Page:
Tag Archives: croatia

Travel News: More Lindblad Small-Ship Expeditions coming your way

Tourism Giant Thomas Cook Stops Selling Tickets To SeaWorld

Travelwirenews reports Animal advocates are celebrating another big win for captive whales and dolphins with an announcement from tourism company Thomas Cook that it will no longer be selling tickets to any attractions that keep Orcas in captivity. Last year the company announced a new animal welfare policy and began auditing 49 of the facilities it sells tickets to in an effort to see if they met the standards set by the Association of British Travel Agents. In all 29 of them failed, and the company stopped selling tickets to them. Now, the company is amending that policy over concerns about welfare and changes in what people consider acceptable and has officially announced it will no longer be selling tickets to facilities that keep Orcas in captivity as of next summer, which includes SeaWorld in the U.S. and Loro Parque in Spain.

tropical-84537_640

New Tourism Taxes Have Made Holidays To Barbados More Expensive

Travelwirenews reports Holidays to the Barbados has gotten more expensive with new tourism taxes. As of July 1, tourists were hit with a new hotel tax, equal to US$2.50 to US$10 per night, depending on the class of accommodation. This new tax comes on top of an “airline travel and tourism development fee” of US$70 that will be applied to passengers flying to destinations outside the Caribbean as of October 1, and a 2.5% levy applied to “direct tourism services” like car rental services. The additional taxes are meant to help offset the island’s government debts. For the average family staying an average of 12 nights, the additional tax could add US$240 to their hotel bill. The additional room levy will be collected at the resort and hotels until 2020, when the VAT doubles to 15%.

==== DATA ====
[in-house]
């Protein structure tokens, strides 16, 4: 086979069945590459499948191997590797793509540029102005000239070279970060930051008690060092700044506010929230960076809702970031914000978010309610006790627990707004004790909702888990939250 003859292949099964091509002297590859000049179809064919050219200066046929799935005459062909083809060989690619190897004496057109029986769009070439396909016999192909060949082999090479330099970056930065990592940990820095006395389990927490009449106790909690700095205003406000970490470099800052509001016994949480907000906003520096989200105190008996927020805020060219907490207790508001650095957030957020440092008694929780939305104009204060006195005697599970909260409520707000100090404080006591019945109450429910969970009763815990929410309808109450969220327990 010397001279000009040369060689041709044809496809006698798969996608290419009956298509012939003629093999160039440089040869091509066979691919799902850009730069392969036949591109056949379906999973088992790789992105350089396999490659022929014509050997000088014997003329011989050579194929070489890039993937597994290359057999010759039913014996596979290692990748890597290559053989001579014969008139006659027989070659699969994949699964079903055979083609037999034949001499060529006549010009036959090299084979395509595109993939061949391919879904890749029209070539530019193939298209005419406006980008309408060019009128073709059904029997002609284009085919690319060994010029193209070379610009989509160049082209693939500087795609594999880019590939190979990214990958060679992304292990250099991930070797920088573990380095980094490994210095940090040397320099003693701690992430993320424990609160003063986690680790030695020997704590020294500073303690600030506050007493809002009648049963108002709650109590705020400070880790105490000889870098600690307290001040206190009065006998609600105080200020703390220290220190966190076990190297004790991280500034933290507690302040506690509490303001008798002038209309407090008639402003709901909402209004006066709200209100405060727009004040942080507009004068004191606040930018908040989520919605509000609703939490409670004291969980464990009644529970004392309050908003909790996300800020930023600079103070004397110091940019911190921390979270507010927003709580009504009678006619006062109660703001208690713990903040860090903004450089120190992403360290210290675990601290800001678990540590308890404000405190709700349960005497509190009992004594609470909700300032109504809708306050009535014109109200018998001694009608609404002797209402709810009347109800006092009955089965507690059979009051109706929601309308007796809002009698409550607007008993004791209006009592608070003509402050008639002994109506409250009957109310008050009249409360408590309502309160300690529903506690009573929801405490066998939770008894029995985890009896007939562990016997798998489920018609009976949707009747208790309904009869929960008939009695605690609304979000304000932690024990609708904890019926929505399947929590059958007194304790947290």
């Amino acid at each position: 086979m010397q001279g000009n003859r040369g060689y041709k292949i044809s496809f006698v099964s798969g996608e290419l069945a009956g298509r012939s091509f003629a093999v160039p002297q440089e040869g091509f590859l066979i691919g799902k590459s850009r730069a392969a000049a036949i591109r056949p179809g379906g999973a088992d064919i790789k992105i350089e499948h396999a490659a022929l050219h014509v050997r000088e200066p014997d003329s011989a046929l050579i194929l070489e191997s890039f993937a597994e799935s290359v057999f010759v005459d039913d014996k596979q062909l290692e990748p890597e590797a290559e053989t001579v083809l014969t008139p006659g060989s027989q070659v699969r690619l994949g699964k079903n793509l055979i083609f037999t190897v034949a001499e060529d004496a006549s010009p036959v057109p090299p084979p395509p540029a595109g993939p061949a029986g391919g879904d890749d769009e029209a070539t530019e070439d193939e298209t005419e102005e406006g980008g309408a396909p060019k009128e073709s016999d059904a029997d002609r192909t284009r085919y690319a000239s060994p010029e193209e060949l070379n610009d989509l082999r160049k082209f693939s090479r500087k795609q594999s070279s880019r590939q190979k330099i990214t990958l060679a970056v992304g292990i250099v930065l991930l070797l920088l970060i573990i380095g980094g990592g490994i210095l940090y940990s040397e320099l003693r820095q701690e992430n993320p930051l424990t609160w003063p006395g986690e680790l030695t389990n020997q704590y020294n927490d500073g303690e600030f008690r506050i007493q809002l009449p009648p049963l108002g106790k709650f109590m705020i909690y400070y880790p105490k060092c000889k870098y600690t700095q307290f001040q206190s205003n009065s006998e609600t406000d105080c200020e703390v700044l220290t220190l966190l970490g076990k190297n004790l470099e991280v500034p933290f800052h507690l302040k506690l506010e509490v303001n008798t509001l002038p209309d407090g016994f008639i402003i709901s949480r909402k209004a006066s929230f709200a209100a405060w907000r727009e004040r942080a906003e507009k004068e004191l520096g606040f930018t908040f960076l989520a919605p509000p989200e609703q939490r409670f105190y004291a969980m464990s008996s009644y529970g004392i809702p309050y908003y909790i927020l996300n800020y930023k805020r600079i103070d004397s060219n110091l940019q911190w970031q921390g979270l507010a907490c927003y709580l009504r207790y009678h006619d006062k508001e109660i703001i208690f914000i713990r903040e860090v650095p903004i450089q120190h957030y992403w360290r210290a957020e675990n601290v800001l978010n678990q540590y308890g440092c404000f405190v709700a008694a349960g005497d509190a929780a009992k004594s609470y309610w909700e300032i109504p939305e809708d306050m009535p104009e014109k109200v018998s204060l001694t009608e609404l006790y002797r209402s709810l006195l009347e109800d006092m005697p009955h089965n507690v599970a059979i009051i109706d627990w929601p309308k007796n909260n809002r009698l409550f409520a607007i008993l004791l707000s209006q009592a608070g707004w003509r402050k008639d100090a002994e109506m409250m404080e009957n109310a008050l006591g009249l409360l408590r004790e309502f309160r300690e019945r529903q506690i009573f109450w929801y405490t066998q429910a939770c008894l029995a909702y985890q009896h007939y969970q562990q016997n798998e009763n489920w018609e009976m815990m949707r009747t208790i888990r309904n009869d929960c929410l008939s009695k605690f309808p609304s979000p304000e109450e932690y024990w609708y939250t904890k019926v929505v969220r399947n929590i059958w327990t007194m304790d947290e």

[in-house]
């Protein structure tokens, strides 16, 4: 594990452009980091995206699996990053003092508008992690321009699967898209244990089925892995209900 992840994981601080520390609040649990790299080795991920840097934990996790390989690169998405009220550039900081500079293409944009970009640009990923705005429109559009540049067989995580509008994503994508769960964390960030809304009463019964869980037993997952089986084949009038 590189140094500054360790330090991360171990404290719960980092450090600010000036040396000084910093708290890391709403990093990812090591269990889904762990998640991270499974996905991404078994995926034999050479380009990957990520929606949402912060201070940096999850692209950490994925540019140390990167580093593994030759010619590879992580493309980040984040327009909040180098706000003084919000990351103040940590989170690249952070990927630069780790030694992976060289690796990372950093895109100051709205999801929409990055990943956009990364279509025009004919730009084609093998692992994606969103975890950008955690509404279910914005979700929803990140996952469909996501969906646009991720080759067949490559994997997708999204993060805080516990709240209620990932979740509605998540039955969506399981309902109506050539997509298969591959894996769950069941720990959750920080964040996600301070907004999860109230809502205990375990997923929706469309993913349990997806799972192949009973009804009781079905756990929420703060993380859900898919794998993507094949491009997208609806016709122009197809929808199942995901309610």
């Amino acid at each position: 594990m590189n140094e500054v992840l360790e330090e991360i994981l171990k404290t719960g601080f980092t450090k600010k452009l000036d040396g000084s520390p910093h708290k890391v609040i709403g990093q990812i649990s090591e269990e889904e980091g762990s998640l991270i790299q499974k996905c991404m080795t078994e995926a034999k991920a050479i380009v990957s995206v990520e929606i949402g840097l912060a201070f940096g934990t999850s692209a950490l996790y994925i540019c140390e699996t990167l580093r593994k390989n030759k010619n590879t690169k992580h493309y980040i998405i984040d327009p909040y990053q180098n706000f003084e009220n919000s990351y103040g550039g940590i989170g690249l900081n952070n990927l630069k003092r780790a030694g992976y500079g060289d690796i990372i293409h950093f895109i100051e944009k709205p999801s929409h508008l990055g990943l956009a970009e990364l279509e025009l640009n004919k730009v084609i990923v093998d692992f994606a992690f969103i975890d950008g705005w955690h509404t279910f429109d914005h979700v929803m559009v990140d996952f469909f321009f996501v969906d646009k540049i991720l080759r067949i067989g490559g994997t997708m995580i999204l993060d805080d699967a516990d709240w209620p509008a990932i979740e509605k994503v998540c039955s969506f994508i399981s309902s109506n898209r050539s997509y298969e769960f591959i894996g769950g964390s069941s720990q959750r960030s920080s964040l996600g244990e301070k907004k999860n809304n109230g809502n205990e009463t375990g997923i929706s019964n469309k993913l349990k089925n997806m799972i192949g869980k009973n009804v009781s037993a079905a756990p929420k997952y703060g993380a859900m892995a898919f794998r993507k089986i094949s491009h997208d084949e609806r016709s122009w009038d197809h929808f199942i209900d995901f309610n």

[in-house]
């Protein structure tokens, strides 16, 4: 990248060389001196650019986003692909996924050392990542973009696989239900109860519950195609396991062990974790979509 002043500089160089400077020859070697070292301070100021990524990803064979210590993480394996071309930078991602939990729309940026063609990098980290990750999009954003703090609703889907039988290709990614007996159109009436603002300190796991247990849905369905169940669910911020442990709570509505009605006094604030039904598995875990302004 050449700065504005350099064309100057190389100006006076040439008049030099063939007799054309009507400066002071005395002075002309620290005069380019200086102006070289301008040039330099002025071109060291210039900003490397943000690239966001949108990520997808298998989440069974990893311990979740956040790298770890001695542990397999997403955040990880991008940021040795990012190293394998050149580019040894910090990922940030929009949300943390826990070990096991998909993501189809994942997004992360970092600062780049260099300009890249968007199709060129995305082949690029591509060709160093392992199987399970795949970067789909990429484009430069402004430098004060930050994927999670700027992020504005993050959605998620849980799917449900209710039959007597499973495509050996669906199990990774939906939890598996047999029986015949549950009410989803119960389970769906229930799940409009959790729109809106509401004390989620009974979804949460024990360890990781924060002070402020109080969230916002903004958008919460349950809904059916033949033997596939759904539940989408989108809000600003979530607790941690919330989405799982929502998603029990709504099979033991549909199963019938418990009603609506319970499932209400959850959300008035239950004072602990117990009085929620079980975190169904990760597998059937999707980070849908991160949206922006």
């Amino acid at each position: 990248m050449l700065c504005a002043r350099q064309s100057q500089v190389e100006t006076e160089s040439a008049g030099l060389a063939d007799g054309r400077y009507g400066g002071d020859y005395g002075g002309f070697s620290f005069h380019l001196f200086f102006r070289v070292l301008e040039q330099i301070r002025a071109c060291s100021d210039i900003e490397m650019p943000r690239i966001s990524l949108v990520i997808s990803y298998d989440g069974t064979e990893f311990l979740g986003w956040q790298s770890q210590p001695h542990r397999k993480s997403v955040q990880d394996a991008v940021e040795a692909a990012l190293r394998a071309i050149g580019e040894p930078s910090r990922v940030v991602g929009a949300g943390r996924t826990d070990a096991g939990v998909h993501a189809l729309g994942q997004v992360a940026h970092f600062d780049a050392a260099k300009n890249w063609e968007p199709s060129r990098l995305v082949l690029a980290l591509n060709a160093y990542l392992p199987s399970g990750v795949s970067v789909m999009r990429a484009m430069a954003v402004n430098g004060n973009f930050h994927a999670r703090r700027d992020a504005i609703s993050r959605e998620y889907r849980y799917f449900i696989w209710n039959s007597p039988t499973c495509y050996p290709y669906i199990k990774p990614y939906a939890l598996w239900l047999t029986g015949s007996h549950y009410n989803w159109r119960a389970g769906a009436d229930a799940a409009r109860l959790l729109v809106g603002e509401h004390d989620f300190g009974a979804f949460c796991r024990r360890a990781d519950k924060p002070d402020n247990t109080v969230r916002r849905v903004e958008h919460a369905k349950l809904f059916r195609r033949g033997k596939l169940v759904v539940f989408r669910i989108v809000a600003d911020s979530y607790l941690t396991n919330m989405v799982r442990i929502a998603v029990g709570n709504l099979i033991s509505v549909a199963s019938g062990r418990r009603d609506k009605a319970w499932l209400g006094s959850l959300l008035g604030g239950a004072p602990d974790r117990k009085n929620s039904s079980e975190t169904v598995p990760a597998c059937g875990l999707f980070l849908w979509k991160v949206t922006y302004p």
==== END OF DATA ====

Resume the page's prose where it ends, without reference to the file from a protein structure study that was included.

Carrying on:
Lindblad Positive On Expanding Expedition Demand

National Geographic Explorer reports Lindblad Expeditions reported positive second quarter earnings on Thursday morning, with Sven-Olof Lindblad, president and CEO, continuing to paint a picture of a strong demand environment for expedition travel. “I know new entrants and new ships are (coming) at an unprecedented level,” Lindblad said, noting the capacity increase in the expedition market in the next two years was still less than the introduction of one mass market ship. While some of those new ships will replace older inventory, Lindblad said the additional capacity will drive marketing and interest across the sector. For 2019 Lindblad said he was expecting a stronger South Pacific season as the company was able to rebalance capacity to maximize revenue opportunities. Across the globe, the company is also eyeing building up deployment in Egypt, citing strong demand. “Creating new geographic opportunities is a key ingredient to sustain growth,” Lindblad said, speaking on the company’s second quarter earnings call. A July deal to build a second blue-water expedition ship was based on increasing demand for high-quality expedition travel, Lindblad explained, as the company will get new 126-passenger polar-class ships in 2020 and 2021, respectively. The company has an option on a third vessel as well. “We have done diligent research,” he said, referring to the 126-guest ship size. “Once you cross over into larger numbers the opportunities (to land guests) diminish dramatically.”

river-cruise-ship-3509726_640

Hot Weather In Europe Causes Low Water, Prompts River Cruise Itinerary Changes

Cruise Critic UK reports unusually hot weather in Europe is affecting river cruises, causing lines to swap ships between different port cities, change itineraries and use buses to take passengers to various sites. The issues are primarily on Germany’s Elbe River, which historically has had low water issues, and parts of the Danube River north of Passau. The Rhine River is also low, with daily fluctuating levels. River cruise lines handle low water levels in a number of ways, doing their best to keep as close to the itinerary as possible. Ports often close with little advance notice, with the local officials making the determination, leading to last-minute decisions by the line. It’s also hard to predict which season water issues will arise, as it’s entirely dependent on the weather. Sometimes high water strikes in the spring, when snow melts in the Alps, but that’s not always a given (and it wasn’t this year). Low water is generally more common in the fall, but a hot summer can cause issues earlier. Conversely, a particularly stormy summer can cause flooding. The most common, and least disruptive, practice for cruise lines is to keep identical ships as floating hotels in various ports. That way, when passengers swap ships, they have the same cabin category and amenities.